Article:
Bridging the Generation Gap with Emails
The generation gap still exists, and one of the places where it’s most visible is in the inbox of your email.
When the Baby Boomer generation embarked on their careers, written correspondence was done on actual paper, via letters and memos that had strict rules as to formatting, slang, abbreviations.
Millennials have grown up with technology as part of their lives, and use the written word to communicate via texting more than anything else. For the most part, proper spelling, and punctuation isn’t a top priority. Our use of emoticons, internet slang and texting on the go has made our messaging apps a grammatical free-for-all.
When communicating at work, it’s in your best interest to use proper, professional English when sending emails. Not to say that every email has to meet the standards of a thesis, but a well-written, professional, and to-the-point email reflects well on you and helps achieve goals efficiently.
Here are some key rules to follow when sending a work-related email:
- Stick to the subject: Your subject line should give a clear indication of what your email is about. If you’re sending out a reminder about a meeting to discuss the third-quarter numbers, make the subject “third-quarter meeting tomorrow,” as opposed to just “meeting.”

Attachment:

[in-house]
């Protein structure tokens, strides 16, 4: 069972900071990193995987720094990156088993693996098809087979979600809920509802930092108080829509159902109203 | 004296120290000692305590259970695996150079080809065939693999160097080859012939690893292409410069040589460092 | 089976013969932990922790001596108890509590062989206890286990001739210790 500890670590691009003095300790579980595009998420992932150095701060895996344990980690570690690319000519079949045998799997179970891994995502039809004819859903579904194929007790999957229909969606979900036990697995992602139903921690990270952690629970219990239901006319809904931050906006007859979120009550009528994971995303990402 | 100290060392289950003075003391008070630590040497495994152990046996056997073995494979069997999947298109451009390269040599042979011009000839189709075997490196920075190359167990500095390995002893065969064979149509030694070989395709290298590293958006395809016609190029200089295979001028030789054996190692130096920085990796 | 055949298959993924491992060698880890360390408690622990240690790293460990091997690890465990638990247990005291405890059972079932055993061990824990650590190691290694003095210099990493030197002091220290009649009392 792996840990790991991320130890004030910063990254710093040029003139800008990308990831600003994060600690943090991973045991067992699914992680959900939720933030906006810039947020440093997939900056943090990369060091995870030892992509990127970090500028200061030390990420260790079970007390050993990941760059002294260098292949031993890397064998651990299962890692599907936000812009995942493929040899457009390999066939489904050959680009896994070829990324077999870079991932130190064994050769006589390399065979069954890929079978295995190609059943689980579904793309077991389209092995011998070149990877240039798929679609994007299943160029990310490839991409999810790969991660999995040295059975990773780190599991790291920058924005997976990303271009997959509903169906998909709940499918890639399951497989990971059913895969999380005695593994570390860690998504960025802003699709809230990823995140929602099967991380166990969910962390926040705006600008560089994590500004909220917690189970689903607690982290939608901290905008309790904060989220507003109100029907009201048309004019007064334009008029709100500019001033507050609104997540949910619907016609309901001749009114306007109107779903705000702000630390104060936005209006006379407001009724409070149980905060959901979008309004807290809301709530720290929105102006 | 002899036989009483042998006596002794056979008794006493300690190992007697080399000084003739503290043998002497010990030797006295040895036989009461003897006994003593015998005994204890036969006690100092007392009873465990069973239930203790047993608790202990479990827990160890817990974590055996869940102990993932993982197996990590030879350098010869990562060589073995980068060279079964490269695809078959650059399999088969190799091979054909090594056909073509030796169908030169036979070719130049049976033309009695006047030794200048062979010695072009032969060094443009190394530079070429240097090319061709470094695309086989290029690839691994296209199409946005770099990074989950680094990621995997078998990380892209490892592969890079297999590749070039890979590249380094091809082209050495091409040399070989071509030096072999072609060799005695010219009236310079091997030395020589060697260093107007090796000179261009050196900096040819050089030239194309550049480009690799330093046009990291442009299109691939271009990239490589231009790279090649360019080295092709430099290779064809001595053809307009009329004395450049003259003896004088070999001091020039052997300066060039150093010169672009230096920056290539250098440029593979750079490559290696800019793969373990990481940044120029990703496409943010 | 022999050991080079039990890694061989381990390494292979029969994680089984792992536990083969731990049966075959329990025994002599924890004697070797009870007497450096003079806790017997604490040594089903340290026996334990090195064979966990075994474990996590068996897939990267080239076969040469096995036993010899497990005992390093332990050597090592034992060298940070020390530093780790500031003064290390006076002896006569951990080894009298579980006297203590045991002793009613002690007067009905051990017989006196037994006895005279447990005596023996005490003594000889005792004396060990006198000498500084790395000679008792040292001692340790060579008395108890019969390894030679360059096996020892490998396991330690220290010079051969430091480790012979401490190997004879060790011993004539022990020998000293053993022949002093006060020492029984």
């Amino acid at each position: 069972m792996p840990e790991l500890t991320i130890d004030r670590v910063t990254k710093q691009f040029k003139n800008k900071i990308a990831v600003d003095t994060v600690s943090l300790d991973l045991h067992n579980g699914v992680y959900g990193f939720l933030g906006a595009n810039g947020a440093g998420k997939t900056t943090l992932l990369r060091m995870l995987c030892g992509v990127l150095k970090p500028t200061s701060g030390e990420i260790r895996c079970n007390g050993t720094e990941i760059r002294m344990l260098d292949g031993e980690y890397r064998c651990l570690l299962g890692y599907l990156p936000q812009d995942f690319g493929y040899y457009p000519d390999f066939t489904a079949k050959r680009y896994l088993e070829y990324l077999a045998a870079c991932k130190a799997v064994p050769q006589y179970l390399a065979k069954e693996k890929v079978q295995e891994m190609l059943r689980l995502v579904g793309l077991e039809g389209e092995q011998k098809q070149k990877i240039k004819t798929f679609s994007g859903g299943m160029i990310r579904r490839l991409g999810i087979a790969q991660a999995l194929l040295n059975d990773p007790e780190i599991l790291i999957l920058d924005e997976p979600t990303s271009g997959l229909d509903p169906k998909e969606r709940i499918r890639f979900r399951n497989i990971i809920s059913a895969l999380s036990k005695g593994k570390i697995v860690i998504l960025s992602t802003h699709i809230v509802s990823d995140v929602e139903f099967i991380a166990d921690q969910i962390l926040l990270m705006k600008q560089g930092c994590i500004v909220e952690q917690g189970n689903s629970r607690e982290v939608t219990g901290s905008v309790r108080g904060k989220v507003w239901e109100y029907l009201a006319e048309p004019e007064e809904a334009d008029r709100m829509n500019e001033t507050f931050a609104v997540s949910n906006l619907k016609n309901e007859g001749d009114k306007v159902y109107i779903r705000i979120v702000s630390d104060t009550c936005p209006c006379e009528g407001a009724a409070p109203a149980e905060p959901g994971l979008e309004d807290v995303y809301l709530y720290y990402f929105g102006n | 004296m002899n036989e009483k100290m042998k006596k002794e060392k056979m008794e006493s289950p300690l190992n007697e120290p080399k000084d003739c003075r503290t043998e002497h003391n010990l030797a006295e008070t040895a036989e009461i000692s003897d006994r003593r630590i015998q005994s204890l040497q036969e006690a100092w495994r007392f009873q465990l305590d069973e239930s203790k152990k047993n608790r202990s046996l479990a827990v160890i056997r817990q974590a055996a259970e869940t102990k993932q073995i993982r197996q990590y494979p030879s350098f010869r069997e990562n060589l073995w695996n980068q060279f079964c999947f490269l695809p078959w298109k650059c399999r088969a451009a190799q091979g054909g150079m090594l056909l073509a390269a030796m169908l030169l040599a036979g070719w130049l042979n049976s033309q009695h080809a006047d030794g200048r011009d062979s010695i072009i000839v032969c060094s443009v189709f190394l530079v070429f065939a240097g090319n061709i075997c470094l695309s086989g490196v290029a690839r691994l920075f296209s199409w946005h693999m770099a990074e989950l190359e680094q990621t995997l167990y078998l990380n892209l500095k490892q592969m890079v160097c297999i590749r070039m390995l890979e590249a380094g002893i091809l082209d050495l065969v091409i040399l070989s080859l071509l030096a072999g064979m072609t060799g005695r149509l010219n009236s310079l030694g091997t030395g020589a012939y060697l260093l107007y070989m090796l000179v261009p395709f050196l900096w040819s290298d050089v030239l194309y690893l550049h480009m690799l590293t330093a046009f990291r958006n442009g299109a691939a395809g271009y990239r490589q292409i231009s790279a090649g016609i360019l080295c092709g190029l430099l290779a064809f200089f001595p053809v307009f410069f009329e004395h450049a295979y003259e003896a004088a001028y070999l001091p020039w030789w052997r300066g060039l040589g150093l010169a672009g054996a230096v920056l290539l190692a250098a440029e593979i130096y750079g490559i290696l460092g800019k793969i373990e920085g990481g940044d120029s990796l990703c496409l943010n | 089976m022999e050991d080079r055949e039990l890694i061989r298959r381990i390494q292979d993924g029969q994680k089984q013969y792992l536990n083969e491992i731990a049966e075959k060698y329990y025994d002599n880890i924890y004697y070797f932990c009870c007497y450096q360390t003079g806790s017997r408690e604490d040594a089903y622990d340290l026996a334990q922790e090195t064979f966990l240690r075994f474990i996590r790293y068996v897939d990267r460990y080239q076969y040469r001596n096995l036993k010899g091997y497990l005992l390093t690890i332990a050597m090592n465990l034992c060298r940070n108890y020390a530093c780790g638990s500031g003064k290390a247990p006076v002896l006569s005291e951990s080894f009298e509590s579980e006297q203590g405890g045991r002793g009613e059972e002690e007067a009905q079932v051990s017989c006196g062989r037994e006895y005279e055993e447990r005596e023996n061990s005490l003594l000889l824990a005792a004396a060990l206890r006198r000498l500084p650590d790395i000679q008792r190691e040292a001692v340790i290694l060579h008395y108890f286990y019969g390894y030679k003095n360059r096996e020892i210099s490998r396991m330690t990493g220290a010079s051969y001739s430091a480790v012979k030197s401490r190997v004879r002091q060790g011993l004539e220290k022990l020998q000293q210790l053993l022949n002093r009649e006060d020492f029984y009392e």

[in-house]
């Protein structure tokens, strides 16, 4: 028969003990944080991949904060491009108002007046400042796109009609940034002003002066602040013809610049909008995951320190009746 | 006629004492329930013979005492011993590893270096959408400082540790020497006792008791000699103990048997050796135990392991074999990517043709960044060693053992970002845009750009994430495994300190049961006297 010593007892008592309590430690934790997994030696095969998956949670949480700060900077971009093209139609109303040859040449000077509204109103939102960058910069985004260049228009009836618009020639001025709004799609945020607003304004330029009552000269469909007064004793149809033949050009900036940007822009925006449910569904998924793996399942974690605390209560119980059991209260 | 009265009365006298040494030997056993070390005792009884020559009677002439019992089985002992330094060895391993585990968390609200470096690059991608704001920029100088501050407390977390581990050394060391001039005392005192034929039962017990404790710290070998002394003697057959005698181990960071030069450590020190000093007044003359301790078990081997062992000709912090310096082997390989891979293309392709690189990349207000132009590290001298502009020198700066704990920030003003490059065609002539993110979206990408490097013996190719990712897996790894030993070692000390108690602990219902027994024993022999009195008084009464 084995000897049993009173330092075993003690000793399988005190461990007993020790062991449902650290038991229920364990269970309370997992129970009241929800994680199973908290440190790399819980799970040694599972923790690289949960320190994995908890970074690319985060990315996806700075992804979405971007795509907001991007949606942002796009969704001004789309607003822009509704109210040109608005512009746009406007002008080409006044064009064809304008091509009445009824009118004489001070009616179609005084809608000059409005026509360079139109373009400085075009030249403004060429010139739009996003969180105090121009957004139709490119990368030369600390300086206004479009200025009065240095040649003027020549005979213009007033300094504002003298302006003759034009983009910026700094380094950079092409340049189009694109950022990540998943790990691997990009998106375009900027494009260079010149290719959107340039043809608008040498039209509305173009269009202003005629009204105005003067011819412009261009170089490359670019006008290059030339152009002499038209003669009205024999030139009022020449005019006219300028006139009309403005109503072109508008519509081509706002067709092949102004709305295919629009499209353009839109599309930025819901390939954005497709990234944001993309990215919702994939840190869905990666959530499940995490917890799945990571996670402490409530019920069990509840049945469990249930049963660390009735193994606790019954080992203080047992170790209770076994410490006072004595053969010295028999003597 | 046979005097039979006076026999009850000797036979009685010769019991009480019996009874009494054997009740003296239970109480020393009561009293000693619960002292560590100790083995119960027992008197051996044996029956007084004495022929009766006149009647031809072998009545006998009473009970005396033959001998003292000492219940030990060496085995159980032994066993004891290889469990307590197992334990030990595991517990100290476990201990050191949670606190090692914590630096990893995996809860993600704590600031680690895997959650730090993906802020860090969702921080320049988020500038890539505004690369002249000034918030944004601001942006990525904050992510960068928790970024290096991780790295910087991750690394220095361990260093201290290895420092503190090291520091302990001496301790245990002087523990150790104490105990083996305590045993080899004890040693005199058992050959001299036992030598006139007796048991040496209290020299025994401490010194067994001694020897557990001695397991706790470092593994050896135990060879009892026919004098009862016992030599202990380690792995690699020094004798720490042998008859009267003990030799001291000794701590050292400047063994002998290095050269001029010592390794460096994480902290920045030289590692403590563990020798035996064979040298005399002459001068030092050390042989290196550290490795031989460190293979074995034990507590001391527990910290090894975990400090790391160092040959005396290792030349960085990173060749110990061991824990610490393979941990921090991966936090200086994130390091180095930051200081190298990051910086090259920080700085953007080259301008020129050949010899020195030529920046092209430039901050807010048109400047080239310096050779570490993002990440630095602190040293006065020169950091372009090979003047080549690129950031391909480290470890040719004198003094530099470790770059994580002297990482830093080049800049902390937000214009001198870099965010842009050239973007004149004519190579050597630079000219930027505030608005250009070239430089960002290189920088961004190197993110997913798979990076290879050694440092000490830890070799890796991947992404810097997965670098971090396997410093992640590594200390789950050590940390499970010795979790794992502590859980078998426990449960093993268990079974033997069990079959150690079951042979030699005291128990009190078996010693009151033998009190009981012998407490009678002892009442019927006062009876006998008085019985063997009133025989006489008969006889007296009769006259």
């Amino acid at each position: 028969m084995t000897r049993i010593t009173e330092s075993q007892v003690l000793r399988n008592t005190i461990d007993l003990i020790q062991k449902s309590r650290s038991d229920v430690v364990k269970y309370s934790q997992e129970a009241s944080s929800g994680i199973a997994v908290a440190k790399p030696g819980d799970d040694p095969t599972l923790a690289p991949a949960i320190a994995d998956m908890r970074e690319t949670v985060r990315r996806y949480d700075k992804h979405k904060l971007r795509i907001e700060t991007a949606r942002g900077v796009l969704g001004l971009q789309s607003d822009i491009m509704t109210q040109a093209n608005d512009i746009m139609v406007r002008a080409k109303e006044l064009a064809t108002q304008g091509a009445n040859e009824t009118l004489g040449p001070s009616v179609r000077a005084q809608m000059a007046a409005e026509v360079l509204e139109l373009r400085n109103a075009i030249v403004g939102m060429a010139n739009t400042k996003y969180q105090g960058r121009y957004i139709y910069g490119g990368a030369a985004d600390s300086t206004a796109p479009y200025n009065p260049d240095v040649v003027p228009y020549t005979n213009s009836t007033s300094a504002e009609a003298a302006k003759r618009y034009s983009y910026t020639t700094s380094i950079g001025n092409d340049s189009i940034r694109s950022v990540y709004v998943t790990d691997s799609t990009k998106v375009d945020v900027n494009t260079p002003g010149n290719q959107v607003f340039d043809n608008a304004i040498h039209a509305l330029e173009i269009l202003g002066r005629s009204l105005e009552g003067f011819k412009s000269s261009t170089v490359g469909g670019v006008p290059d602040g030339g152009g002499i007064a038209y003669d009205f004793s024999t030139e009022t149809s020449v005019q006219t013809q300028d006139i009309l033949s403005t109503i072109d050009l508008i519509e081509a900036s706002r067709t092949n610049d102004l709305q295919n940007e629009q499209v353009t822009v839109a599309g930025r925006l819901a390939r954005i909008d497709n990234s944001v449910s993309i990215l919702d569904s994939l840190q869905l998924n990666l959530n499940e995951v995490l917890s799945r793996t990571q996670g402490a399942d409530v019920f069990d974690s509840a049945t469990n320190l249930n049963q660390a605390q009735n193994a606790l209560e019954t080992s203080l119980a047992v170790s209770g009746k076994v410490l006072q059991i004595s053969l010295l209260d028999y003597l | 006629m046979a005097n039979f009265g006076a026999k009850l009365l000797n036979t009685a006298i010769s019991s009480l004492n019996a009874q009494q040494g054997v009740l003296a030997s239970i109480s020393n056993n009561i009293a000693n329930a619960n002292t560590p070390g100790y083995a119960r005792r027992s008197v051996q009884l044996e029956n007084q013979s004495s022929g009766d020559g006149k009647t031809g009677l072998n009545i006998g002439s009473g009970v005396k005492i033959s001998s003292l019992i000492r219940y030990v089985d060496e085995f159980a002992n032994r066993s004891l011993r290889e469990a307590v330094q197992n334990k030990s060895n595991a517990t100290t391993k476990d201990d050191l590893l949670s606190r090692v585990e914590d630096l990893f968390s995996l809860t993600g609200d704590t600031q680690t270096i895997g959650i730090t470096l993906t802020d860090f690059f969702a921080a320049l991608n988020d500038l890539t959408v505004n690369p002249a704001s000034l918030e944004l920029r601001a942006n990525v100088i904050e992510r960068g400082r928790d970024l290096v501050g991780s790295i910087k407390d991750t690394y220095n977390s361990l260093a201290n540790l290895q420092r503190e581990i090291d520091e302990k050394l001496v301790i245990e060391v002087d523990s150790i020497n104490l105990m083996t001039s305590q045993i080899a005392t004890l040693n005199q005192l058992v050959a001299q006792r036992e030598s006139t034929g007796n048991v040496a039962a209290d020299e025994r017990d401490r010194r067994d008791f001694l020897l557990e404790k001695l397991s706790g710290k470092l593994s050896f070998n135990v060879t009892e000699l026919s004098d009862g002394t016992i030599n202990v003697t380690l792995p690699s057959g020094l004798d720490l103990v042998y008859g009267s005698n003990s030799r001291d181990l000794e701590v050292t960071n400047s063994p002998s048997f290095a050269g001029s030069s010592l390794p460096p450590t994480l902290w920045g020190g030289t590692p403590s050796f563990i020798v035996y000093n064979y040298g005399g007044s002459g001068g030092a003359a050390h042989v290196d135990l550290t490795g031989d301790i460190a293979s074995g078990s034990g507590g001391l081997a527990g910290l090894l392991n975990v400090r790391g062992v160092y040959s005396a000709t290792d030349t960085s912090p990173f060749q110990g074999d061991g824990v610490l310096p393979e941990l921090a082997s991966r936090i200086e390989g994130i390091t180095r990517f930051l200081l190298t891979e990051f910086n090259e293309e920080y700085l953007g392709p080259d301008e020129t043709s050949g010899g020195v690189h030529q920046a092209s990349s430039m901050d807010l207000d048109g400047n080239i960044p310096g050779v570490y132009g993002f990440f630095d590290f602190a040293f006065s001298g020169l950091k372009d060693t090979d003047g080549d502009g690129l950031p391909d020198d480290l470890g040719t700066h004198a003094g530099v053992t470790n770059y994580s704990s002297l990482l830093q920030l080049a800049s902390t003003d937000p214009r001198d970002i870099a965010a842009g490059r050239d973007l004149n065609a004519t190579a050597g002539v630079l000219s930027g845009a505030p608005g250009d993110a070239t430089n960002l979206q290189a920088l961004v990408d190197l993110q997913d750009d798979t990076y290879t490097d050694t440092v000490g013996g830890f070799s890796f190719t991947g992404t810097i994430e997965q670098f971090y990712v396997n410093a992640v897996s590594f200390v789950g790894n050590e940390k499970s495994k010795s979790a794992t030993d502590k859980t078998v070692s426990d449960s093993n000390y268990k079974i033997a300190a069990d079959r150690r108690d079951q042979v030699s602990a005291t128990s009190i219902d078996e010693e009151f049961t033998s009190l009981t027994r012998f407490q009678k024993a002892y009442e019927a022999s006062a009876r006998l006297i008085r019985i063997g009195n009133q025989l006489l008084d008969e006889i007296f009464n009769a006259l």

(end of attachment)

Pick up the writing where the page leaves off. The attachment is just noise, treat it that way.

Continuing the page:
- Proofread: Yeah, you’re a young rebel who can’t concern themselves with details like commas, periods and spelling, but gaffes are going to be viewed as unprofessional, not something to be admired. Read your email carefully before hitting “send.”
- Don’t get too personal. Asking someone if they enjoyed their vacation, or if their kid won their soccer game can help personalize a professional relationship a bit, but don’t bog down emails with details of your personal life, and certainly never complain about your job or co-workers. The old rule is not to include anything in an email you wouldn’t be comfortable with the whole world reading.
- Beware the ‘reply all’ button. If you’re part of a group email, you might want to think about whether or not everyone needs to know the information you’re sending. If you consistently send emails to co-workers that they don’t need, it can have a Boy-Who-Cried-Wolf effect, and lead to people ignoring you.
- Also beware forwarding. It’s so easy to hit reply and forward, but there are times where you have to put a little extra work in and actually start a new email thread. This is particularly important when emailing clients. You don’t want to forward outsiders a string of exchanges that share your company’s business practices, or a thread that might contain complaints from co-workers.
Follow these tips and your emails can help you stand out and maybe even get ahead. In addition to honing your email communication, find out some tips on safe browsing and how to reduce risks using a public computer.
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